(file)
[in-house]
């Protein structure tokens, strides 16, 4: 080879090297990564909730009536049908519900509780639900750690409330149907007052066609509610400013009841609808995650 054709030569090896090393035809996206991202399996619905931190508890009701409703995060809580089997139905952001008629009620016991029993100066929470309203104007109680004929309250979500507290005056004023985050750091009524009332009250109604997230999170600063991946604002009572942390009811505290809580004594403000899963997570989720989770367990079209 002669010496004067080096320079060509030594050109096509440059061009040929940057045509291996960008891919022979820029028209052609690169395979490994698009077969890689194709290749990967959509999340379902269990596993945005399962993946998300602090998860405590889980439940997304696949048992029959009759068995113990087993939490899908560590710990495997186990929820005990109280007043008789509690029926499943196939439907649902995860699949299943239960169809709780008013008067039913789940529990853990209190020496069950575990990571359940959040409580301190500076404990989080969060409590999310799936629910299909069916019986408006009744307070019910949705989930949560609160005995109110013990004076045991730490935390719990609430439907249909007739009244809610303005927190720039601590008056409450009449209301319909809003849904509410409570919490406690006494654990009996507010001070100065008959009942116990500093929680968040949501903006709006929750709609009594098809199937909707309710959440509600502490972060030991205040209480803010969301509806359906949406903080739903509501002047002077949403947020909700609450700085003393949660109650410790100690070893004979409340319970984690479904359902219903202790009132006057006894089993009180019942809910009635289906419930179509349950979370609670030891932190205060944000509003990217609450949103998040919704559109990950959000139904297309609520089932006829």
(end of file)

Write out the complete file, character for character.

[in-house]
């Protein structure tokens, strides 16, 4: 080879090297990564909730009536049908519900509780639900750690409330149907007052066609509610400013009841609808995650 054709030569090896090393035809996206991202399996619905931190508890009701409703995060809580089997139905952001008629009620016991029993100066929470309203104007109680004929309250979500507290005056004023985050750091009524009332009250109604997230999170600063991946604002009572942390009811505290809580004594403000899963997570989720989770367990079209 002669010496004067080096320079060509030594050109096509440059061009040929940057045509291996960008891919022979820029028209052609690169395979490994698009077969890689194709290749990967959509999340379902269990596993945005399962993946998300602090998860405590889980439940997304696949048992029959009759068995113990087993939490899908560590710990495997186990929820005990109280007043008789509690029926499943196939439907649902995860699949299943239960169809709780008013008067039913789940529990853990209190020496069950575990990571359940959040409580301190500076404990989080969060409590999310799936629910299909069916019986408006009744307070019910949705989930949560609160005995109110013990004076045991730490935390719990609430439907249909007739009244809610303005927190720039601590008056409450009449209301319909809003849904509410409570919490406690006494654990009996507010001070100065008959009942116990500093929680968040949501903006709006929750709609009594098809199937909707309710959440509600502490972060030991205040209480803010969301509806359906949406903080739903509501002047002077949403947020909700609450700085003393949660109650410790100690070893004979409340319970984690479904359902219903202790009132006057006894089993009180019942809910009635289906419930179509349950979370609670030891932190205060944000509003990217609450949103998040919704559109990950959000139904297309609520089932006829």